It is hard to decide if America can become “truly post-racial”. It is difficult to take an optimistic view and say “yes, yes we can”, when there are so many instances and moments that makes one question if this ideal state can be achieved. The meme above is an example from personal experience. People assume that my last name, Gomez, means I am fluent in Spanish. When I tell them that is not the case, they say “oh thought you were Spanish”. I then explain that I am half Fillipino and half Polish, and I get responses like, “really, I would never think of that combination” or “you don’t look like either”. This makes me question why I have to look or act a specific way to fit someone else’s standards. This is why I question whether America can be post-racial.
Reading Toure’s chapter Forty Million Ways to be Black addresses this issue early on in his work. When he is talking about his sky-diving adventure, he was told that “Black people don’t do that”. It is this kind of attitude that factors into why America cannot be post racial. To have this desired state, the society as a whole has to fight the battle against stereotypes and assumptions. One cannot tell another individual what they can or cannot do due to race and ethnicity. When this occurs, racism will continue in a vicious cycle. Looking at the Buzzfeed article, many of the students at Fordham University prove that this is a large scale war, one that we cannot think is over. The most shocking part about the article is the word ‘what’. By asking people ‘what’ they are it degrades and dehumanizes them. To know that student face this aggression on a daily basis, proves that there is still something wrong regarding race and America. Yes, there may be governmental laws and policies that prevent discrimination, but there are none that stop the stereotyping, the slurs and so on. As long as these exist, a post racial America seems farther and farther away.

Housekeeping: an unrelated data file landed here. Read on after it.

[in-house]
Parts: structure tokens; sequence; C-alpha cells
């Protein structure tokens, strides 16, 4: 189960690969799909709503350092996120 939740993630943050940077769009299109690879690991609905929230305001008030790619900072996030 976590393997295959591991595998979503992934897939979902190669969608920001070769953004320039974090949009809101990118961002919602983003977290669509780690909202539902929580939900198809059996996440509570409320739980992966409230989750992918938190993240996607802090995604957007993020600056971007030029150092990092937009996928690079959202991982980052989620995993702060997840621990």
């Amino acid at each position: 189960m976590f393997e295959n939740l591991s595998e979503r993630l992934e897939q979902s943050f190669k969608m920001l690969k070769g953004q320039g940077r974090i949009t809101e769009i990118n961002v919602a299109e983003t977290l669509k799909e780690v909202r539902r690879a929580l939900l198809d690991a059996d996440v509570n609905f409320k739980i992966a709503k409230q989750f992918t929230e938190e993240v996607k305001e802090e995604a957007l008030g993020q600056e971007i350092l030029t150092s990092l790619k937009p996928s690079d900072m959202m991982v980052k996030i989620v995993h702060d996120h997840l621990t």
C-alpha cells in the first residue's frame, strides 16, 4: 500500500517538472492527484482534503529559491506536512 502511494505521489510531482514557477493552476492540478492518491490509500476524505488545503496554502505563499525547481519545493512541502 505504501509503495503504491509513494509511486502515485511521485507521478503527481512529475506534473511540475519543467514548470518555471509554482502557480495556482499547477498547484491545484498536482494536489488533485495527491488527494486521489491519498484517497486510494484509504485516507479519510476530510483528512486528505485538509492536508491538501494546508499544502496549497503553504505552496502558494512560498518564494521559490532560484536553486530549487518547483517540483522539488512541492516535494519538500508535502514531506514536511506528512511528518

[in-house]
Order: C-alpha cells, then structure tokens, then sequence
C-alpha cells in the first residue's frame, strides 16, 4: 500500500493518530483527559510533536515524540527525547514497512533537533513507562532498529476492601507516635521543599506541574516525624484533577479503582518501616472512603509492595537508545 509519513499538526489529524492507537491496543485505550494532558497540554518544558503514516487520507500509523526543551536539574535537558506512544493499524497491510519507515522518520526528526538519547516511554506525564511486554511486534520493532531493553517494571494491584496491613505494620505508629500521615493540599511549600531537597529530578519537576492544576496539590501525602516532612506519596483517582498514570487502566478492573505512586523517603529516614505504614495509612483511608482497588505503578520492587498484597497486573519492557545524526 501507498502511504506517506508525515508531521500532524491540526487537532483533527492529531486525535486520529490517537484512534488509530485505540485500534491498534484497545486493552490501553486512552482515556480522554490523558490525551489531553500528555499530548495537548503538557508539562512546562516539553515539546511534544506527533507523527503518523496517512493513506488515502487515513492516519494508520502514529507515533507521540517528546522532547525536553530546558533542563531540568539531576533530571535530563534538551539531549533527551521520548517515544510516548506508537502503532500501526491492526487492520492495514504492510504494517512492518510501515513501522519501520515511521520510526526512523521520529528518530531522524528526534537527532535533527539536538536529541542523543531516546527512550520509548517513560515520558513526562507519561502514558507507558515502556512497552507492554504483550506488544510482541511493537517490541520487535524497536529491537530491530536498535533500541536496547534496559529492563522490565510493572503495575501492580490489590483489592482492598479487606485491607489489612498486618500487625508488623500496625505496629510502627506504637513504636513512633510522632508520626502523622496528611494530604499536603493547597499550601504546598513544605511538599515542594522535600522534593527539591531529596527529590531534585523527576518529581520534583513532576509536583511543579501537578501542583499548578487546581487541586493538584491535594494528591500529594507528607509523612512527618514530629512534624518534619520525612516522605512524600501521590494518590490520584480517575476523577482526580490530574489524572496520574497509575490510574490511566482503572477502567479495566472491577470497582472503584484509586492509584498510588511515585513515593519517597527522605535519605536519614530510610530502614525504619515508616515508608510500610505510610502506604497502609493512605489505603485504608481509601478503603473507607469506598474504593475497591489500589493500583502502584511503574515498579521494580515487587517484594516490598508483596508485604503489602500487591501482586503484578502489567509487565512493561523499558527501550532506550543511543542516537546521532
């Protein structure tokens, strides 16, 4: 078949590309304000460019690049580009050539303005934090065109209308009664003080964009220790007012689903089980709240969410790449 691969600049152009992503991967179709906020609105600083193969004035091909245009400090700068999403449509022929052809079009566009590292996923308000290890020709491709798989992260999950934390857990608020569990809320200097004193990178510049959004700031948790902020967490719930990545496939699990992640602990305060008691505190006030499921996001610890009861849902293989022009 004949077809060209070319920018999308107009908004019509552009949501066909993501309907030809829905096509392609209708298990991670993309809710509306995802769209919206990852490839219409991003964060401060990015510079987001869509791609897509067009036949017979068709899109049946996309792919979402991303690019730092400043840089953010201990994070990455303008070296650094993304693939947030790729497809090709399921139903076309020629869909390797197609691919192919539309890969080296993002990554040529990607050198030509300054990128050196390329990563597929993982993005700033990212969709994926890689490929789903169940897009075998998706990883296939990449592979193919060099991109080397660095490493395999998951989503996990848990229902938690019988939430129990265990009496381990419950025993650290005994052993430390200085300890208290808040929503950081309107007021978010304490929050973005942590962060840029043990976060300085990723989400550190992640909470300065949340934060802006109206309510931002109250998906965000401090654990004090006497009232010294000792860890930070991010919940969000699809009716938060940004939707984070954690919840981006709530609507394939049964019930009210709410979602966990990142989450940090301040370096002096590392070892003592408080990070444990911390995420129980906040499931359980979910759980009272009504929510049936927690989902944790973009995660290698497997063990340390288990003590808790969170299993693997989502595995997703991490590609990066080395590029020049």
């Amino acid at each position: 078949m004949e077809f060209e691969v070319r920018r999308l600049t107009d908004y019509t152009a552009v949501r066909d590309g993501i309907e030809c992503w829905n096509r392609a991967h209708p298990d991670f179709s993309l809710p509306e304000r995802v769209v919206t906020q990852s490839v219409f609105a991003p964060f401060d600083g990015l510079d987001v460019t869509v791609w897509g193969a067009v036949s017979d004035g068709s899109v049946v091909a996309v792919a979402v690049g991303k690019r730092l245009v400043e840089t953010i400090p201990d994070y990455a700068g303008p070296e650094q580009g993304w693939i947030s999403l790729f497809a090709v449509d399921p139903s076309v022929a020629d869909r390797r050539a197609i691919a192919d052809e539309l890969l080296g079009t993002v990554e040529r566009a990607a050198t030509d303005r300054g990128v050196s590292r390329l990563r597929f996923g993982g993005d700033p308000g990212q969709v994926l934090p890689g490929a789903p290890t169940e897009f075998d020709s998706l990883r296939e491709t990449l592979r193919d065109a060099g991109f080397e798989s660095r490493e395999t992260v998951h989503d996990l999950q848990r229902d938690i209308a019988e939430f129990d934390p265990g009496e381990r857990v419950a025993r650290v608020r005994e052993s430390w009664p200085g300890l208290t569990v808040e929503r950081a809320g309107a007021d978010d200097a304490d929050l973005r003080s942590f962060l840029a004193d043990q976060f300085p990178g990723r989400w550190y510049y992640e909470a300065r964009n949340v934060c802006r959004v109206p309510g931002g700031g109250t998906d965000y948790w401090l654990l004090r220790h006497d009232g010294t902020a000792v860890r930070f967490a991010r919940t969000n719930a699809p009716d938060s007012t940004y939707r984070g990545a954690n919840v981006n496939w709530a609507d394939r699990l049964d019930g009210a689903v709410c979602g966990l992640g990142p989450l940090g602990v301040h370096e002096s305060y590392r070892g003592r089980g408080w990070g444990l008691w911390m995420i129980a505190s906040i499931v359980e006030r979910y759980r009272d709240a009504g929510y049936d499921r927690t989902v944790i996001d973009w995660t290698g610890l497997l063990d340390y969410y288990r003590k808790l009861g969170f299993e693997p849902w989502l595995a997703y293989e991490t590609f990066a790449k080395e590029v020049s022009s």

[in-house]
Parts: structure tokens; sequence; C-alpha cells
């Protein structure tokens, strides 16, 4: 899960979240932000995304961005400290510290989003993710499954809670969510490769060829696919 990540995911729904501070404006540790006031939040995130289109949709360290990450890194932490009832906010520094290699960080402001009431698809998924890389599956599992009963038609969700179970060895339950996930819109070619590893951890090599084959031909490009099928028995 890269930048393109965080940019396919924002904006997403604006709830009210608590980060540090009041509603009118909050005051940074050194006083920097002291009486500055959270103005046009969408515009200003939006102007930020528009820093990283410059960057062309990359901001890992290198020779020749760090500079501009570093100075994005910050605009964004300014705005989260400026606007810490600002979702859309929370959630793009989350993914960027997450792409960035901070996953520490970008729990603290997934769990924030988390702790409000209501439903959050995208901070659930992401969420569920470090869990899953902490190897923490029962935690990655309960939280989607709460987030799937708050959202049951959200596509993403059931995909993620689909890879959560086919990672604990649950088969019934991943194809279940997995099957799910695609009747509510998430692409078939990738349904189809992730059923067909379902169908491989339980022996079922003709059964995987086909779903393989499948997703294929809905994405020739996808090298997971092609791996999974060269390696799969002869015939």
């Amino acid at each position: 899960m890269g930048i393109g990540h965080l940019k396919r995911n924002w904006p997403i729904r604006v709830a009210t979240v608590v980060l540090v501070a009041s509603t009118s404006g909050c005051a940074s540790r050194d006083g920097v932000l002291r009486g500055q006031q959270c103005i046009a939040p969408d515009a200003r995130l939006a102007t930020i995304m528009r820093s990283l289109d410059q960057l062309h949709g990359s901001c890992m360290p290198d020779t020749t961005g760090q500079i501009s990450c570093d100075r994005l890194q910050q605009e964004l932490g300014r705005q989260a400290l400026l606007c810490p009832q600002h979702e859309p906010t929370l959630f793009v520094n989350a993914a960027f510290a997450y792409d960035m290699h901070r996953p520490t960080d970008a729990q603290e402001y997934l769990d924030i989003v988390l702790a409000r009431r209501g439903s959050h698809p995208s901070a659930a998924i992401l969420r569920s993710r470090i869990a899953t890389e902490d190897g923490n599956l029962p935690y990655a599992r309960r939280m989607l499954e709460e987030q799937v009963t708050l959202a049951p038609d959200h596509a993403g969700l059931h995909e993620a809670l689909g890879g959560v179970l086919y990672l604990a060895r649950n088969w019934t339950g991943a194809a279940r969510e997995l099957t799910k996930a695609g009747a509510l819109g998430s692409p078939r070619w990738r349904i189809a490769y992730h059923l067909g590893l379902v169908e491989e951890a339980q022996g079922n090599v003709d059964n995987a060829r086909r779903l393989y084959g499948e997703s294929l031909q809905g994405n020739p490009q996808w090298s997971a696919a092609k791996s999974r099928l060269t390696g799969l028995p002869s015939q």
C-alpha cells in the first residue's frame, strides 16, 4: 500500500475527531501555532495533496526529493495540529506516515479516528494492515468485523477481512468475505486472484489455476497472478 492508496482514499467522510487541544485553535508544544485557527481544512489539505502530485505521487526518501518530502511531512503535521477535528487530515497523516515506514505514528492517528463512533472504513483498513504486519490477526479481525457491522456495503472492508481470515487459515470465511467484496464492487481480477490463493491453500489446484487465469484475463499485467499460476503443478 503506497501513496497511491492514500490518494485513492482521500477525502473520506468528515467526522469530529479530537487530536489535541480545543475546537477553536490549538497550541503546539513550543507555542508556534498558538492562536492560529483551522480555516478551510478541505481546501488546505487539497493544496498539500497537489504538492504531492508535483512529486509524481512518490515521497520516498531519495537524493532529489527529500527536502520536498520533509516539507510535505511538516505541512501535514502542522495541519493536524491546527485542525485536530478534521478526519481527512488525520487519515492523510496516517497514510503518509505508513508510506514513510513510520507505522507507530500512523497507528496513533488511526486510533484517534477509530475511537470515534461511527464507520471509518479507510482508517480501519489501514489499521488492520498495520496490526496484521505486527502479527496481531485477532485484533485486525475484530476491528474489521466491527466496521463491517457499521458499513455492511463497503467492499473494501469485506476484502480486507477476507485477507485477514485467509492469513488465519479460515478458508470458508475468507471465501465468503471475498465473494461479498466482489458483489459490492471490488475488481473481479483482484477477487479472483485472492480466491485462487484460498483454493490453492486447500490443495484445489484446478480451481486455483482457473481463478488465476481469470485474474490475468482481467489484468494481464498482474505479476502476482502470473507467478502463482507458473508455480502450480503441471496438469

This was one of the countless commercials that made it’s debut during the Super Bowl this year. This was also one of the commercials that had the most news coverage after it premiere. The commercial itself highlights the diversity within America, having multiple languages singing ‘America the Beautiful’. Social media networks were on fire, especially Twitter. Social media can complicate the conversation on post racial America. Just like blogging, it allows people to write to the public in a quick and easy manner. People can say what they feel or think, and publish it with the click of the mouse, or in some cases, a tap on the screen. This means it is much easier to spread stereotypes and racism. At the same time, social media can be helpful to the same conversation. People also took to Twitter and spoke on behalf of the soda company. This commercial was able to express that social media will always be a double edge sword. It happened to a commercial, it will happen for the next presidential election and so on. Coca Cola and social media were able to spark the conversation on where America stands on language, race, and how it effects the country over. James Poniewozik’s article sums up how one commercial explains how the diversity and language in America makes it unique and beautiful. He reminds the public that America is not built on a particular group of people, but a diverse country of people.
Overall, a post racial America is achievable. However, it will be another battle, one where people must be willing to drop the stereotypes, eliminate the labels, and avoid the assumptions. It means people need to know that words can be the tool to build this society to its post racial status, but can also be the weapons to knock it down. Deborah Plummer believes in a post racial America, even though hard work will be needed. I understand and agree with her outlook, but waiting for the moment where I do not have to explain my last name, makes the concept seem distant.